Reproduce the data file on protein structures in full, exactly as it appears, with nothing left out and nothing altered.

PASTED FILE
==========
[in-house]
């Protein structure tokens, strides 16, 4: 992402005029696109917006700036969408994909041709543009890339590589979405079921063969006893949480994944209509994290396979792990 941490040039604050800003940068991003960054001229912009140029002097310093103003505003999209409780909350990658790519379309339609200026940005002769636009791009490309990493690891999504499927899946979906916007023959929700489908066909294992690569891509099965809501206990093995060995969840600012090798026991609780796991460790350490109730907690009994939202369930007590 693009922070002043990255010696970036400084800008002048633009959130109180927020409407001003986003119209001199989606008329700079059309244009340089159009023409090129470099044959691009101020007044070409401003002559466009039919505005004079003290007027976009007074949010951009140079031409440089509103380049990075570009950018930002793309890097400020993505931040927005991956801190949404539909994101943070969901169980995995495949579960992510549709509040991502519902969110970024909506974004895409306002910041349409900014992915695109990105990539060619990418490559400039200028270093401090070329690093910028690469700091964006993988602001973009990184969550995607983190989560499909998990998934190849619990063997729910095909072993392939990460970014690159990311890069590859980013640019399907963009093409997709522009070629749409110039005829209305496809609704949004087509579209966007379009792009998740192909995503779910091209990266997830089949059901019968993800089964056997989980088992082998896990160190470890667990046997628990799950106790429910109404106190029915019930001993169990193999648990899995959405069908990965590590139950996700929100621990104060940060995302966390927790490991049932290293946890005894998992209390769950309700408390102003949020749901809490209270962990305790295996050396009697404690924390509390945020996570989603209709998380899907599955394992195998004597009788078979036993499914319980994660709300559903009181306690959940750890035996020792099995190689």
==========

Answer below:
[in-house]
């Protein structure tokens, strides 16, 4: 992402005029696109917006700036969408994909041709543009890339590589979405079921063969006893949480994944209509994290396979792990 941490040039604050800003940068991003960054001229912009140029002097310093103003505003999209409780909350990658790519379309339609200026940005002769636009791009490309990493690891999504499927899946979906916007023959929700489908066909294992690569891509099965809501206990093995060995969840600012090798026991609780796991460790350490109730907690009994939202369930007590 693009922070002043990255010696970036400084800008002048633009959130109180927020409407001003986003119209001199989606008329700079059309244009340089159009023409090129470099044959691009101020007044070409401003002559466009039919505005004079003290007027976009007074949010951009140079031409440089509103380049990075570009950018930002793309890097400020993505931040927005991956801190949404539909994101943070969901169980995995495949579960992510549709509040991502519902969110970024909506974004895409306002910041349409900014992915695109990105990539060619990418490559400039200028270093401090070329690093910028690469700091964006993988602001973009990184969550995607983190989560499909998990998934190849619990063997729910095909072993392939990460970014690159990311890069590859980013640019399907963009093409997709522009070629749409110039005829209305496809609704949004087509579209966007379009792009998740192909995503779910091209990266997830089949059901019968993800089964056997989980088992082998896990160190470890667990046997628990799950106790429910109404106190029915019930001993169990193999648990899995959405069908990965590590139950996700929100621990104060940060995302966390927790490991049932290293946890005894998992209390769950309700408390102003949020749901809490209270962990305790295996050396009697404690924390509390945020996570989603209709998380899907599955394992195998004597009788078979036993499914319980994660709300559903009181306690959940750890035996020792099995190689």